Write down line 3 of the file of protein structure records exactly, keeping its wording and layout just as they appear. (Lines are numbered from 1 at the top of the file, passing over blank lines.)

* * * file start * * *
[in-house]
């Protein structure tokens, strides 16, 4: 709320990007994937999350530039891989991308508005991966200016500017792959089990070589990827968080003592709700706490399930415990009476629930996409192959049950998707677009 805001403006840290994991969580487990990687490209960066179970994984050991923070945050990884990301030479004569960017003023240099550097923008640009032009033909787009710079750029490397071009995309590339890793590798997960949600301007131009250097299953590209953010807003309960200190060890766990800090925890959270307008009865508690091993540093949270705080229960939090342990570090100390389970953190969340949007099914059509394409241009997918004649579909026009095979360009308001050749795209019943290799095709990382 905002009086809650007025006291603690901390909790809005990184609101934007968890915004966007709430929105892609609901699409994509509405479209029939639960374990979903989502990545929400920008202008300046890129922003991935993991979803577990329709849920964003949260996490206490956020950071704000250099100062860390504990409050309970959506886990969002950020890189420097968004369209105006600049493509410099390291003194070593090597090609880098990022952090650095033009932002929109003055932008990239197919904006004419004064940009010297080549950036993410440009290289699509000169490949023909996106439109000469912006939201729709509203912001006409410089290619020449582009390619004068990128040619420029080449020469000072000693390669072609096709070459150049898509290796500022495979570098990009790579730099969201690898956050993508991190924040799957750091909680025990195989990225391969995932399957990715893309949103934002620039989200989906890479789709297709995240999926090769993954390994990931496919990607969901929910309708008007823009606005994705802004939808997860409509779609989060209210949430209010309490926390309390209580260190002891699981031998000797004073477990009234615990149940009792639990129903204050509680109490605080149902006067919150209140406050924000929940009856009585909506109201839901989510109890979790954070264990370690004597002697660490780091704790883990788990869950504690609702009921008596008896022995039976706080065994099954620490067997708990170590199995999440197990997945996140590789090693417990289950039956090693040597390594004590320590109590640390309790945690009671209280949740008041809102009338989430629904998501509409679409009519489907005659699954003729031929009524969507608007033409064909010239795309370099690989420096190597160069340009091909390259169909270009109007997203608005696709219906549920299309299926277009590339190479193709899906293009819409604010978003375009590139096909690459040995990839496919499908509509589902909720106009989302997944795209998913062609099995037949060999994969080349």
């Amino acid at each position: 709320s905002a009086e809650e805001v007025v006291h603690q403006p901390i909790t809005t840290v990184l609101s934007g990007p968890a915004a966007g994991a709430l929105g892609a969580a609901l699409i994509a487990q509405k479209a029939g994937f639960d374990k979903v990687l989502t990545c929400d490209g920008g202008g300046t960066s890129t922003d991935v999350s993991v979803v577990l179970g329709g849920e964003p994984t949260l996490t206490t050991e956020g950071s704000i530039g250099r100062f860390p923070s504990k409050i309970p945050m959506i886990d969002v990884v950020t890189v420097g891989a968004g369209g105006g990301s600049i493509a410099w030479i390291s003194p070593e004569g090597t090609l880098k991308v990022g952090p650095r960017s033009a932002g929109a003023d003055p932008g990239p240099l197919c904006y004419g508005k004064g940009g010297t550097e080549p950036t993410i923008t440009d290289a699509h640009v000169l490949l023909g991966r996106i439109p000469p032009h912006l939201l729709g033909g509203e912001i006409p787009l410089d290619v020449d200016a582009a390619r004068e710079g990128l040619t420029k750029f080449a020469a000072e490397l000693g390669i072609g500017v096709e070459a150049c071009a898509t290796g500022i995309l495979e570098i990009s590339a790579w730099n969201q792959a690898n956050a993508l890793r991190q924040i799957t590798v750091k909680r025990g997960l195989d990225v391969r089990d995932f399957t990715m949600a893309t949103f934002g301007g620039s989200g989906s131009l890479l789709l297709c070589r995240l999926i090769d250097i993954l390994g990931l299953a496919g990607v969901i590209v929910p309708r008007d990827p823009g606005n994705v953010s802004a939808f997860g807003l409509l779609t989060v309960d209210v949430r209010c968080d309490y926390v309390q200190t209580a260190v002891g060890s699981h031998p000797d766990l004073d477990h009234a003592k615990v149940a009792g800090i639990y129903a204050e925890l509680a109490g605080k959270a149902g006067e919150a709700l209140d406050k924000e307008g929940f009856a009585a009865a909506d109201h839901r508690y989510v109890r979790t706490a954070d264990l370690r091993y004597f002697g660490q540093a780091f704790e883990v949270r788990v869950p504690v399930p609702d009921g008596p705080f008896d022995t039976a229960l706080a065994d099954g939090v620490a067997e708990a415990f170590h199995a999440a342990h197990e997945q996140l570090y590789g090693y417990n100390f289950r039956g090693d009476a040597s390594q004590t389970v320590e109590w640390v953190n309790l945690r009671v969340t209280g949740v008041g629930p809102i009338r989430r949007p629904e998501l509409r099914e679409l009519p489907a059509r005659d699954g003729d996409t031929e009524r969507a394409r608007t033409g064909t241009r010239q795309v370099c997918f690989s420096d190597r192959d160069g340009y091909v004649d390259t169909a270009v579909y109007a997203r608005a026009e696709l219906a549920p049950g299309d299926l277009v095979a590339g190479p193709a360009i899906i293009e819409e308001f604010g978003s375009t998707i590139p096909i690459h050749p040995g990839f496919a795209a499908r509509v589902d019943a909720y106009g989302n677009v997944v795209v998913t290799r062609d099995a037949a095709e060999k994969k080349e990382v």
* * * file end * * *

């Amino acid at each position: 709320s905002a009086e809650e805001v007025v006291h603690q403006p901390i909790t809005t840290v990184l609101s934007g990007p968890a915004a966007g994991a709430l929105g892609a969580a609901l699409i994509a487990q509405k479209a029939g994937f639960d374990k979903v990687l989502t990545c929400d490209g920008g202008g300046t960066s890129t922003d991935v999350s993991v979803v577990l179970g329709g849920e964003p994984t949260l996490t206490t050991e956020g950071s704000i530039g250099r100062f860390p923070s504990k409050i309970p945050m959506i886990d969002v990884v950020t890189v420097g891989a968004g369209g105006g990301s600049i493509a410099w030479i390291s003194p070593e004569g090597t090609l880098k991308v990022g952090p650095r960017s033009a932002g929109a003023d003055p932008g990239p240099l197919c904006y004419g508005k004064g940009g010297t550097e080549p950036t993410i923008t440009d290289a699509h640009v000169l490949l023909g991966r996106i439109p000469p032009h912006l939201l729709g033909g509203e912001i006409p787009l410089d290619v020449d200016a582009a390619r004068e710079g990128l040619t420029k750029f080449a020469a000072e490397l000693g390669i072609g500017v096709e070459a150049c071009a898509t290796g500022i995309l495979e570098i990009s590339a790579w730099n969201q792959a690898n956050a993508l890793r991190q924040i799957t590798v750091k909680r025990g997960l195989d990225v391969r089990d995932f399957t990715m949600a893309t949103f934002g301007g620039s989200g989906s131009l890479l789709l297709c070589r995240l999926i090769d250097i993954l390994g990931l299953a496919g990607v969901i590209v929910p309708r008007d990827p823009g606005n994705v953010s802004a939808f997860g807003l409509l779609t989060v309960d209210v949430r209010c968080d309490y926390v309390q200190t209580a260190v002891g060890s699981h031998p000797d766990l004073d477990h009234a003592k615990v149940a009792g800090i639990y129903a204050e925890l509680a109490g605080k959270a149902g006067e919150a709700l209140d406050k924000e307008g929940f009856a009585a009865a909506d109201h839901r508690y989510v109890r979790t706490a954070d264990l370690r091993y004597f002697g660490q540093a780091f704790e883990v949270r788990v869950p504690v399930p609702d009921g008596p705080f008896d022995t039976a229960l706080a065994d099954g939090v620490a067997e708990a415990f170590h199995a999440a342990h197990e997945q996140l570090y590789g090693y417990n100390f289950r039956g090693d009476a040597s390594q004590t389970v320590e109590w640390v953190n309790l945690r009671v969340t209280g949740v008041g629930p809102i009338r989430r949007p629904e998501l509409r099914e679409l009519p489907a059509r005659d699954g003729d996409t031929e009524r969507a394409r608007t033409g064909t241009r010239q795309v370099c997918f690989s420096d190597r192959d160069g340009y091909v004649d390259t169909a270009v579909y109007a997203r608005a026009e696709l219906a549920p049950g299309d299926l277009v095979a590339g190479p193709a360009i899906i293009e819409e308001f604010g978003s375009t998707i590139p096909i690459h050749p040995g990839f496919a795209a499908r509509v589902d019943a909720y106009g989302n677009v997944v795209v998913t290799r062609d099995a037949a095709e060999k994969k080349e990382v």